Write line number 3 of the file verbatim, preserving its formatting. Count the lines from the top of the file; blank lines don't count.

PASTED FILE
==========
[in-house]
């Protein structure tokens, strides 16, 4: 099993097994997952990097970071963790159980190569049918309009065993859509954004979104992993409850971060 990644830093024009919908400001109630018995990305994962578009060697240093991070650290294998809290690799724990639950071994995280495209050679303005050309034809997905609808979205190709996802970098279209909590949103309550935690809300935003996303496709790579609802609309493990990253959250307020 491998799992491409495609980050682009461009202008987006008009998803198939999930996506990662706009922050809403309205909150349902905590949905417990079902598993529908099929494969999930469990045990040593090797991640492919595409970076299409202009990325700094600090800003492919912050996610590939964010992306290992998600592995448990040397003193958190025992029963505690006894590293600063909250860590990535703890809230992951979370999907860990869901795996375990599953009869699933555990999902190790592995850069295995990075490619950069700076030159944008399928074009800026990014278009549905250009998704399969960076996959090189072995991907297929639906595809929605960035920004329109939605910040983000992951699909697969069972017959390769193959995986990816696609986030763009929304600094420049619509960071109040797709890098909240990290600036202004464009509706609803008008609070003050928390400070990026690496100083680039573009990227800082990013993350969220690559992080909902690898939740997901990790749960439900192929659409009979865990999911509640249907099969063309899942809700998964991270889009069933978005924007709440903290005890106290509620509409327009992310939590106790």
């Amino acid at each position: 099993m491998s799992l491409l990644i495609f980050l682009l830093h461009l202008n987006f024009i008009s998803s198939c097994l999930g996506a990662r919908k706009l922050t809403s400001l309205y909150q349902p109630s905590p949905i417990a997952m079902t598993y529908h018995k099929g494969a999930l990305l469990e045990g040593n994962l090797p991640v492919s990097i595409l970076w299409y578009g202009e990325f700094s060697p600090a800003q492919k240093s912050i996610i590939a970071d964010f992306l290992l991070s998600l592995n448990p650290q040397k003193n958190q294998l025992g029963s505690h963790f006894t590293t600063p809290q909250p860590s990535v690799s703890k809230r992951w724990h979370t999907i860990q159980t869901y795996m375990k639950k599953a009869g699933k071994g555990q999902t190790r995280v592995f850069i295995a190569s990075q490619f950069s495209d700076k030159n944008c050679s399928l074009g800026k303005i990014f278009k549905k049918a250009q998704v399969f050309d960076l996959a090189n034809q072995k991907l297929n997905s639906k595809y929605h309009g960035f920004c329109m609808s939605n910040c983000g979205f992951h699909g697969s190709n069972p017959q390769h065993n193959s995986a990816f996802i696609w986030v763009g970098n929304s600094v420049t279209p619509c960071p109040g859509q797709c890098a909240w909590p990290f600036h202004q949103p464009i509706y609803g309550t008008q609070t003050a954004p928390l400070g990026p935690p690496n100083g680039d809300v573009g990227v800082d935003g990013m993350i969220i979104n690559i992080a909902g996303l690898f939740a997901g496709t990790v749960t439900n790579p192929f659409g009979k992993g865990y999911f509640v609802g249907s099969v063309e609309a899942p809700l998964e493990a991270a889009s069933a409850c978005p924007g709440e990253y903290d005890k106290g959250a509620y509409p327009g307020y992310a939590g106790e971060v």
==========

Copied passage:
């Amino acid at each position: 099993m491998s799992l491409l990644i495609f980050l682009l830093h461009l202008n987006f024009i008009s998803s198939c097994l999930g996506a990662r919908k706009l922050t809403s400001l309205y909150q349902p109630s905590p949905i417990a997952m079902t598993y529908h018995k099929g494969a999930l990305l469990e045990g040593n994962l090797p991640v492919s990097i595409l970076w299409y578009g202009e990325f700094s060697p600090a800003q492919k240093s912050i996610i590939a970071d964010f992306l290992l991070s998600l592995n448990p650290q040397k003193n958190q294998l025992g029963s505690h963790f006894t590293t600063p809290q909250p860590s990535v690799s703890k809230r992951w724990h979370t999907i860990q159980t869901y795996m375990k639950k599953a009869g699933k071994g555990q999902t190790r995280v592995f850069i295995a190569s990075q490619f950069s495209d700076k030159n944008c050679s399928l074009g800026k303005i990014f278009k549905k049918a250009q998704v399969f050309d960076l996959a090189n034809q072995k991907l297929n997905s639906k595809y929605h309009g960035f920004c329109m609808s939605n910040c983000g979205f992951h699909g697969s190709n069972p017959q390769h065993n193959s995986a990816f996802i696609w986030v763009g970098n929304s600094v420049t279209p619509c960071p109040g859509q797709c890098a909240w909590p990290f600036h202004q949103p464009i509706y609803g309550t008008q609070t003050a954004p928390l400070g990026p935690p690496n100083g680039d809300v573009g990227v800082d935003g990013m993350i969220i979104n690559i992080a909902g996303l690898f939740a997901g496709t990790v749960t439900n790579p192929f659409g009979k992993g865990y999911f509640v609802g249907s099969v063309e609309a899942p809700l998964e493990a991270a889009s069933a409850c978005p924007g709440e990253y903290d005890k106290g959250a509620y509409p327009g307020y992310a939590g106790e971060v």